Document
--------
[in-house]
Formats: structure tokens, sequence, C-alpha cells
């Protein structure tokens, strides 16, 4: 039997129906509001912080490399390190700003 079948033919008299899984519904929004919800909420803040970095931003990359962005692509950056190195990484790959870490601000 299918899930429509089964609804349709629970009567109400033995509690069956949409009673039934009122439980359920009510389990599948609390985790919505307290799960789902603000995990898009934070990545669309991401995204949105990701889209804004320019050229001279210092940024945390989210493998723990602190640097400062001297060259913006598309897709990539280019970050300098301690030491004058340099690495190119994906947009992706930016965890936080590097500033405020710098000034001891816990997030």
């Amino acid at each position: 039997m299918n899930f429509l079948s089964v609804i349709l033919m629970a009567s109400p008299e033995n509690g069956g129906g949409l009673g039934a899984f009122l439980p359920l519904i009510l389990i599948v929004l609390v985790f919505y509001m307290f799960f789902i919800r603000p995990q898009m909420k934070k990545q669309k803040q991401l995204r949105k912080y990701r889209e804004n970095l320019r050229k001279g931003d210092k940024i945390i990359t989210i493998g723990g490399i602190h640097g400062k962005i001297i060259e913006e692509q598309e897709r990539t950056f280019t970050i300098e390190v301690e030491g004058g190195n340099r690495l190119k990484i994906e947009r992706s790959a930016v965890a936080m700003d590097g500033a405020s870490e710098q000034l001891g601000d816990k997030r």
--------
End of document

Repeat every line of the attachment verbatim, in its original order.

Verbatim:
[in-house]
Formats: structure tokens, sequence, C-alpha cells
């Protein structure tokens, strides 16, 4: 039997129906509001912080490399390190700003 079948033919008299899984519904929004919800909420803040970095931003990359962005692509950056190195990484790959870490601000 299918899930429509089964609804349709629970009567109400033995509690069956949409009673039934009122439980359920009510389990599948609390985790919505307290799960789902603000995990898009934070990545669309991401995204949105990701889209804004320019050229001279210092940024945390989210493998723990602190640097400062001297060259913006598309897709990539280019970050300098301690030491004058340099690495190119994906947009992706930016965890936080590097500033405020710098000034001891816990997030």
């Amino acid at each position: 039997m299918n899930f429509l079948s089964v609804i349709l033919m629970a009567s109400p008299e033995n509690g069956g129906g949409l009673g039934a899984f009122l439980p359920l519904i009510l389990i599948v929004l609390v985790f919505y509001m307290f799960f789902i919800r603000p995990q898009m909420k934070k990545q669309k803040q991401l995204r949105k912080y990701r889209e804004n970095l320019r050229k001279g931003d210092k940024i945390i990359t989210i493998g723990g490399i602190h640097g400062k962005i001297i060259e913006e692509q598309e897709r990539t950056f280019t970050i300098e390190v301690e030491g004058g190195n340099r690495l190119k990484i994906e947009r992706s790959a930016v965890a936080m700003d590097g500033a405020s870490e710098q000034l001891g601000d816990k997030r």